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Hypnosis reaches the parts brain scans and neurosurgery cannot | Vaughan Bell | Science Whenever AR sees a face, her thoughts are bathed in colour and each identity triggers its own rich hue that shines across her mind's eye. This experience is a type of synaesthesia which, for about one in every 100 people, automatically blends the senses. Some people taste words, others see sounds, but AR experiences colour with every face she sees. But on this occasion, perhaps for the first time in her life, a face is just a face. No colours, no rich hues, no internal lights. If the experience is novel for AR, it is equally new to science because no one had suspected that synaesthesia could be reversed. The surprising reversal of AR's synaesthesia was reported in a recent study by psychologist Devine Terhune and his colleagues at Lund University in Sweden. When the colour of the onscreen face clashed with the colour that appeared in her mind's eye, she reacted slowly, as if trying to read traffic lights through tinted glasses. Vaughan Bell blogs at Mind Hacks

National Gallery Virtual Catalog Of Roman Coins Homepage Tales from the Road - The NMSU Chile Pepper Institute Coming Soon - Stay tuned for a BIG announcement about an awesome project Jorge is working on! PHD Store - Our store was down for a while, but now it is back! Free excerpt from The PHD Movie 2! - Watch this free clip from the movie that Nature called "Astute, funny"! Watch the new movie! Filming is done! Coming to Campuses this Fall! The Science Gap - Watch Jorge's TEDx Talk: Gallery for Russian Arts and Design Chaired by Prof John Milner, of the Courtauld Institute of Art, the event examined the designs of Constructivist artists Lissitzky, Klucis, Rodchenko and Tatlin, as well as discussing the idea of reconstruction as embodied by the works of Henry Milner. Speakers included museum curators, such as Willem Jan Renders from the Van Abbemuseum, Eindhoven and Maria Tsantsanoglou from the Costakis Collection, Thessaloniki, as well as academics such as Christina Lodder, of the University of Kent, Canterbury. The event ended with an illuminating discussion between the speakers and Henry Milner, whose re-imagined Constructivist structures are on display in the exhibition. Professor John Milner, The Courtauld Institute of Art, London (Chair) ‘Re-Constructivism’ Christina Lodder, University of Kent, Canterbury ‘Gustavs Klucis: Transmitting Utopia’ Dr. Willem Jan Renders, Van Abbemuseum, Eindhoven ‘After Lissitzky: Reconstructions at the Van Abbemuseum’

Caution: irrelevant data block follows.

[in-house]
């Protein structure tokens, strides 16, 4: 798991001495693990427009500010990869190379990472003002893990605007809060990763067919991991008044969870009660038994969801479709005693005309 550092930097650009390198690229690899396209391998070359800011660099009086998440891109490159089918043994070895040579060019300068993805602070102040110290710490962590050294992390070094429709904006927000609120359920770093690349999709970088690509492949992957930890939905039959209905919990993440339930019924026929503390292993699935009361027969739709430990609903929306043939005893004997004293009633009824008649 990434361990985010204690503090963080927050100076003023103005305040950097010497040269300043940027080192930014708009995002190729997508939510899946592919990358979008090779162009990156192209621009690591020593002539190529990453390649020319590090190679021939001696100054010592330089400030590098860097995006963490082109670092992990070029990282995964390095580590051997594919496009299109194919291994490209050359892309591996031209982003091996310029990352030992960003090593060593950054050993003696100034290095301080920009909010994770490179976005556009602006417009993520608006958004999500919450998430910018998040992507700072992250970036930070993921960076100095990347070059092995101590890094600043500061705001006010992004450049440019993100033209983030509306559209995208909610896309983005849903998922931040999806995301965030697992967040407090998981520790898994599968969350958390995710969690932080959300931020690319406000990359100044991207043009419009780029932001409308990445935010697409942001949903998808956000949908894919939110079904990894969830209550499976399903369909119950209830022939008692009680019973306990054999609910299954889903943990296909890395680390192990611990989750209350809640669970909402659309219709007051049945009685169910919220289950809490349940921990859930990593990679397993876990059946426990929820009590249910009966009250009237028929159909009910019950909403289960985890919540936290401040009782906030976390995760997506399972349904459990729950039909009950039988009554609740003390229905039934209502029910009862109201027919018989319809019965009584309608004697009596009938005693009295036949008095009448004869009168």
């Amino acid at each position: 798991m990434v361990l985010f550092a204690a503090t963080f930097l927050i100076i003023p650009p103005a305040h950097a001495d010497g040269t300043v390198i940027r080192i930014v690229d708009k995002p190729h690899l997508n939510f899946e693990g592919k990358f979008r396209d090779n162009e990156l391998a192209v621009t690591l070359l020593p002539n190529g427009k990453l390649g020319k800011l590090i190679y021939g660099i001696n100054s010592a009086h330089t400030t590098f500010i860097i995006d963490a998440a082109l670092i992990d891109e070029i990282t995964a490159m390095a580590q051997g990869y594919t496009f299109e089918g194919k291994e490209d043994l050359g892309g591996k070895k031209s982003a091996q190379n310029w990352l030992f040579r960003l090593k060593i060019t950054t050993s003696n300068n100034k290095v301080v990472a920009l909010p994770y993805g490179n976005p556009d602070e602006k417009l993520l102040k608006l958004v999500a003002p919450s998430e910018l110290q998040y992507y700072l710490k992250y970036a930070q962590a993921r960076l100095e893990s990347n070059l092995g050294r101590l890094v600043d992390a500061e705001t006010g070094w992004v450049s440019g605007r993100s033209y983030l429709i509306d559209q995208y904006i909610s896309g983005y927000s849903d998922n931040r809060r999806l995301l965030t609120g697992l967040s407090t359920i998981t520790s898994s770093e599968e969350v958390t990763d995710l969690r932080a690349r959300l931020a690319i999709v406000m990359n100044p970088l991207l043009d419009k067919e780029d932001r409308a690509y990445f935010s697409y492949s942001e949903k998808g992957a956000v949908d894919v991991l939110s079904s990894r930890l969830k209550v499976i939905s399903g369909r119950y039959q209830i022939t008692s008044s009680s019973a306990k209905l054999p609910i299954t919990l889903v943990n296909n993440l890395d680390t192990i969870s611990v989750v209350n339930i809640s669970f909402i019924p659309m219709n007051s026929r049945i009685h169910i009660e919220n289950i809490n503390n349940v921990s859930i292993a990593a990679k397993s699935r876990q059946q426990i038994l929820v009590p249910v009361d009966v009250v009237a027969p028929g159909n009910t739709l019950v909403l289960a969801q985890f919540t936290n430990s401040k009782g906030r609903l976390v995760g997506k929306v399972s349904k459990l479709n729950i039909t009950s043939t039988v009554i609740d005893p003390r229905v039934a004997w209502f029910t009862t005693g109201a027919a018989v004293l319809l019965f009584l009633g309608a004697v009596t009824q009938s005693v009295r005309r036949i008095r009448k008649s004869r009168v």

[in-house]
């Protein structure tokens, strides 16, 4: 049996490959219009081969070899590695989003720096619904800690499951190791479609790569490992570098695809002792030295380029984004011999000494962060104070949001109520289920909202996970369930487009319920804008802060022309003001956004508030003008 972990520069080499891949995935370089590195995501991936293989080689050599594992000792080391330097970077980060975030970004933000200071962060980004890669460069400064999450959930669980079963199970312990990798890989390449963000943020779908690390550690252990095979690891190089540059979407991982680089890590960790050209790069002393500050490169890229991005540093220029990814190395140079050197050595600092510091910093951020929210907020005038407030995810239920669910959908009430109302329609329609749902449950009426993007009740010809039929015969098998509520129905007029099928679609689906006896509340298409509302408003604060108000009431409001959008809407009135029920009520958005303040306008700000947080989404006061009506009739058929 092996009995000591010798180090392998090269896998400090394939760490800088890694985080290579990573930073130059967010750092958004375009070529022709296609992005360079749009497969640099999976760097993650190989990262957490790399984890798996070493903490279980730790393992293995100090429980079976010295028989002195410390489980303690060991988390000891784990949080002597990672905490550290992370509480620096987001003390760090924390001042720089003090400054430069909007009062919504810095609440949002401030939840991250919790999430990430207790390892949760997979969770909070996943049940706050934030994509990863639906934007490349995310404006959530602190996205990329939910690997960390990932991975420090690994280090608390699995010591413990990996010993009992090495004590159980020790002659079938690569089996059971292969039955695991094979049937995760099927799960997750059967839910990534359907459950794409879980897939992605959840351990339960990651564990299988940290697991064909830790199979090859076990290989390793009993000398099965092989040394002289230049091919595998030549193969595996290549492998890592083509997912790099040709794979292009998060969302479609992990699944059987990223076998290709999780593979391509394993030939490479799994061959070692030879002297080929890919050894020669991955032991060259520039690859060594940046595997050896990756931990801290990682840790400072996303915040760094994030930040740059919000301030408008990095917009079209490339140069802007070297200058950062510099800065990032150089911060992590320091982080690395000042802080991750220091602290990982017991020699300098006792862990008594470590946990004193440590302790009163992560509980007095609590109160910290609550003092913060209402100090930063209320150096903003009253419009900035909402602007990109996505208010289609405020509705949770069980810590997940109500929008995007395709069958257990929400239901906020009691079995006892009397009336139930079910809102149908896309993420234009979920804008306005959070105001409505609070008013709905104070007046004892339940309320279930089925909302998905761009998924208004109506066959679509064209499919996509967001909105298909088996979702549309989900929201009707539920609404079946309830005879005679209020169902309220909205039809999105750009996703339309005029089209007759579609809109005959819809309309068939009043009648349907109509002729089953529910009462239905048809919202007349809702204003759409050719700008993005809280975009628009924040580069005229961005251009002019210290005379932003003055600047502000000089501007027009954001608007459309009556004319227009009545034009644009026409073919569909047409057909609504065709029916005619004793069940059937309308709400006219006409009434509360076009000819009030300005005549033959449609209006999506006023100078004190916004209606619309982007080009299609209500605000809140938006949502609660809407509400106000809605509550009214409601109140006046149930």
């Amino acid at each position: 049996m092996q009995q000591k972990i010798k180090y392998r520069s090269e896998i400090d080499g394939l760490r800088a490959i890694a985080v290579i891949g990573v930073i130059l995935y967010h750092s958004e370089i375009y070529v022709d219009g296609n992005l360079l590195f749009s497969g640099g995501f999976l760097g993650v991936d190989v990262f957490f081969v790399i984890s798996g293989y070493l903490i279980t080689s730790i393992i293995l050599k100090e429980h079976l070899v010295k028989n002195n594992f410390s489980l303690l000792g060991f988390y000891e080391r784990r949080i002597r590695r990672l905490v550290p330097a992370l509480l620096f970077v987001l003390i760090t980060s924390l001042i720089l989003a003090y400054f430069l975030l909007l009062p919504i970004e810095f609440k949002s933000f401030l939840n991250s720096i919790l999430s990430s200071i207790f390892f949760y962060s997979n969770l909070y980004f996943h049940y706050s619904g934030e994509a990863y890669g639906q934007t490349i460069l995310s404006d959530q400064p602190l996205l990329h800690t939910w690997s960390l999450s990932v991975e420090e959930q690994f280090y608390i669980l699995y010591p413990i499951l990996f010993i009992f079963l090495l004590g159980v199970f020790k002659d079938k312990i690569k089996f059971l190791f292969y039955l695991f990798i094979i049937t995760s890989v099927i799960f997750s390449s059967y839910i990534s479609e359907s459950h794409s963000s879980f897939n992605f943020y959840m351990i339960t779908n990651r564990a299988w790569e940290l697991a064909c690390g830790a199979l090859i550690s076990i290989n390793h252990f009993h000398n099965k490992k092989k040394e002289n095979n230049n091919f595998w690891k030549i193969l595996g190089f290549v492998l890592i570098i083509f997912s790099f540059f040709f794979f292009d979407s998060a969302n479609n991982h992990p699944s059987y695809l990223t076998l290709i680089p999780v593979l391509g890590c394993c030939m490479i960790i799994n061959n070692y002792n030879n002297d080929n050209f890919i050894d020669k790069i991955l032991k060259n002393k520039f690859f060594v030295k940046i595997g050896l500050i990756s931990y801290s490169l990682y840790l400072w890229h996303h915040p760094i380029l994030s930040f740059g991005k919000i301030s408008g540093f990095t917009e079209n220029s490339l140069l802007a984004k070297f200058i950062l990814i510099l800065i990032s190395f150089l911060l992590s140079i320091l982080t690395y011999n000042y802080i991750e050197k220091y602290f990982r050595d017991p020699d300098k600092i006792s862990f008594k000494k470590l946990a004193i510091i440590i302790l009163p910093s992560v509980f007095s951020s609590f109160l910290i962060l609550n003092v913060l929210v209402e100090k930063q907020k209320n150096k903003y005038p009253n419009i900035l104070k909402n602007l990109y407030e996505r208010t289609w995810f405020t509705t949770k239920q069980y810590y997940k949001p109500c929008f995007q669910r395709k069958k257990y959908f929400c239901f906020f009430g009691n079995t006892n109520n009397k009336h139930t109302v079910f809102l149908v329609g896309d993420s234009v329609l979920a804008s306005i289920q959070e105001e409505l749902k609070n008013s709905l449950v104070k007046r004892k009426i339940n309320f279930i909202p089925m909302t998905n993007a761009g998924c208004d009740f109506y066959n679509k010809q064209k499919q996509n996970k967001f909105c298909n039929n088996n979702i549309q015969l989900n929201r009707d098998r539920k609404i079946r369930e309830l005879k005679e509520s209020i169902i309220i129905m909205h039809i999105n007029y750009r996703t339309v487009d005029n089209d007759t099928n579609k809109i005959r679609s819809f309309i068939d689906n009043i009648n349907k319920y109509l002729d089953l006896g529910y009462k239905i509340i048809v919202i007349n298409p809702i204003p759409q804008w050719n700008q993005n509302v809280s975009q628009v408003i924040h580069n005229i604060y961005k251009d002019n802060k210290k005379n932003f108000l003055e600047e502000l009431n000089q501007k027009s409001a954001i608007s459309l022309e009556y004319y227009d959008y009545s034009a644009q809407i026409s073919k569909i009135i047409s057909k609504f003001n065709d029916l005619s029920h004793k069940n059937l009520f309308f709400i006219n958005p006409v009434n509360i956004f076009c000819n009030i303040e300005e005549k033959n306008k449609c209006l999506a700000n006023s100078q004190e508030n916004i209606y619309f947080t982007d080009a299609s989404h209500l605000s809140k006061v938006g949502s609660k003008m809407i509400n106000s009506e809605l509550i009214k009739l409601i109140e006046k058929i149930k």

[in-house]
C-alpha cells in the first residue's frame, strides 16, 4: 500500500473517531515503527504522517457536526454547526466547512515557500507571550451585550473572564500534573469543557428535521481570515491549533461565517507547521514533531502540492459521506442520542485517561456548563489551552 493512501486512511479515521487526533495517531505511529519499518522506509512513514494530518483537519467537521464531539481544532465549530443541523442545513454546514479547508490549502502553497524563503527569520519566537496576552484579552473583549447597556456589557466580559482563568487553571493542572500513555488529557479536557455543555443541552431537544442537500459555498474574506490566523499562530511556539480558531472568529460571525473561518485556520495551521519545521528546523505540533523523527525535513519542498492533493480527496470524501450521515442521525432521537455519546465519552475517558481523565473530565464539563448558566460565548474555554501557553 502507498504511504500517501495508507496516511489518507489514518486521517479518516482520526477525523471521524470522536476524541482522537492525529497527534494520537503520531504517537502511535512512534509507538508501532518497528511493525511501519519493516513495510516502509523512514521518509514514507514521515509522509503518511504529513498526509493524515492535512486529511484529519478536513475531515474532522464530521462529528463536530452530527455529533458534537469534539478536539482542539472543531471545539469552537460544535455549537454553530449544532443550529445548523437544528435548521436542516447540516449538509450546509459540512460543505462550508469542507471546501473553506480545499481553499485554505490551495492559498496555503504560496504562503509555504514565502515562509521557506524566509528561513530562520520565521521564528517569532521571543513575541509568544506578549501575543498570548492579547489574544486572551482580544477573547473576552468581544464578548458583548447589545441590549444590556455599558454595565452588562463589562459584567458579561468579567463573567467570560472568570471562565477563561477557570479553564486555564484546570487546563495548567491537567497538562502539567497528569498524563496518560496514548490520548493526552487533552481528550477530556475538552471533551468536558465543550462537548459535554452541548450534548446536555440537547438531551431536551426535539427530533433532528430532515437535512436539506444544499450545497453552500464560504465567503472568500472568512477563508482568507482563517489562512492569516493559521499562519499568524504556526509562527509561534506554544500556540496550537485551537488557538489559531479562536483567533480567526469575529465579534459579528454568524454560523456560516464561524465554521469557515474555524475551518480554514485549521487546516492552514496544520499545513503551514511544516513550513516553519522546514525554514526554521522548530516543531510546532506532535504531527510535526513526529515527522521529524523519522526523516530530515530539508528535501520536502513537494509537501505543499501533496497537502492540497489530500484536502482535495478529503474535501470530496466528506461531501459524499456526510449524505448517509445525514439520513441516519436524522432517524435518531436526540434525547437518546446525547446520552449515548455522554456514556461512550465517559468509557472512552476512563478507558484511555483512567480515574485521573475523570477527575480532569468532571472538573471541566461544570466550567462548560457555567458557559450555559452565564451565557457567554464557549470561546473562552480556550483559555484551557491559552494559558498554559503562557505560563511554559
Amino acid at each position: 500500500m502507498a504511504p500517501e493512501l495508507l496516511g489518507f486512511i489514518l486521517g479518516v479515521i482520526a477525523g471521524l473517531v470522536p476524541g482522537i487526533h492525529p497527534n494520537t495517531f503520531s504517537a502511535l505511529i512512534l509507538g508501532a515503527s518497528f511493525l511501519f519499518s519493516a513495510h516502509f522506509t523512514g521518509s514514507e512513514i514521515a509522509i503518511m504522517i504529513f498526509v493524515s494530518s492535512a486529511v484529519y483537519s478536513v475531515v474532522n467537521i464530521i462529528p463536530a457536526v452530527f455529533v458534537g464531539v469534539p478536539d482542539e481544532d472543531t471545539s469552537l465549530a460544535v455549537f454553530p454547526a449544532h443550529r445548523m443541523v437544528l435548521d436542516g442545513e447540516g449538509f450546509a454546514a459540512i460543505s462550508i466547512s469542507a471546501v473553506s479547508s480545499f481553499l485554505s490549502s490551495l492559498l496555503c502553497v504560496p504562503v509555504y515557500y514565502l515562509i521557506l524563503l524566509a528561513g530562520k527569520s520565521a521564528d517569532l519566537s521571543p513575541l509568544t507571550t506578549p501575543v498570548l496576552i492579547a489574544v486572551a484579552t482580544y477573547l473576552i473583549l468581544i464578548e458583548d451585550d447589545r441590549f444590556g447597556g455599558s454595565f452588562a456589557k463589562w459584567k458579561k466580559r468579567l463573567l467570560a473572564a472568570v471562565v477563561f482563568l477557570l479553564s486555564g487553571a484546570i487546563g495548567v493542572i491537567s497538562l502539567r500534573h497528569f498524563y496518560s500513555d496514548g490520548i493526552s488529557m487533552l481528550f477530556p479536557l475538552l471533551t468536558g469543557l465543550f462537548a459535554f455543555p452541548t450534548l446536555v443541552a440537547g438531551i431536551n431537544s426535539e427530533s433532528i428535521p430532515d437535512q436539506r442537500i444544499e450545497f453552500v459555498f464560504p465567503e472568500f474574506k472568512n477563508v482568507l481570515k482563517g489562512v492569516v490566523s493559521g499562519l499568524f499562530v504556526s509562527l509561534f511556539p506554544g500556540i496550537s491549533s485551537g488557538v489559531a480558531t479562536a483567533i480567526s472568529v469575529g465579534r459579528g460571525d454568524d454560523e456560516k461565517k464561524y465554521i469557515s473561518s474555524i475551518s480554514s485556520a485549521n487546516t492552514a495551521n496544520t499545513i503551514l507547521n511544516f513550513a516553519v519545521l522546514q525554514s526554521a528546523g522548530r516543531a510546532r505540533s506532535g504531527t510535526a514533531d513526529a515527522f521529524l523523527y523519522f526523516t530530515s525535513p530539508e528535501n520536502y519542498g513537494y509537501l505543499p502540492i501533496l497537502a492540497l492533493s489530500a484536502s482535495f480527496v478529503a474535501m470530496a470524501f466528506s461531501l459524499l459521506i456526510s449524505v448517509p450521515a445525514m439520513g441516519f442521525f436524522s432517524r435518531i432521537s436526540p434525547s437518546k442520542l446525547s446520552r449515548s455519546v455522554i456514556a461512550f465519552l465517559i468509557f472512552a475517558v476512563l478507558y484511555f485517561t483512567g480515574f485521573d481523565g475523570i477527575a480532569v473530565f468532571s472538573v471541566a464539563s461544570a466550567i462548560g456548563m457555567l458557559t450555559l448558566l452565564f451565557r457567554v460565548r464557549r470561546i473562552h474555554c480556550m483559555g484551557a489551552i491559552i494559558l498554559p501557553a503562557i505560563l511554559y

TheHistoryNet: From the World's Largest History Magazine Publisher What Are We Made Of? : Through The Wormhole What are the biological differences between different races? Genetic anthropologists have discovered that up to 7 percent of our genes have mutated to new forms in the past 50,000 years. These changes are not just related to skin and eye color, but also to our bones, our digestive systems, and even our brains. This leads to an unsettling question. Or will the natural evolution of the brain continue, making our distant offspring far smarter than us?

Medieval History Lectures: Dr. Lynn H. Nelson Please take into consideration the purpose and audience for which the lecture notes listed above were written. For a good many years, I taught a three-credit-hour freshman survey entitled Introduction to Medieval History to enrollments of room-size - generally three hundred students. During those years, the University of Kansas maintained an open enrollment policy in which all graduates from accredited Kansas high schools were admitted to the University. Since the only history courses required by the State of Kansas at the secondary level were in American History, students enrolling for this course varied widely in their knowledge of the European past. Consequently, my lectures were both basic and episodic, concentrating on major events and topics that would prepare the students for further enrollments in Humanities courses and attempting to demonstrate that the study of History could be both useful and enjoyable.

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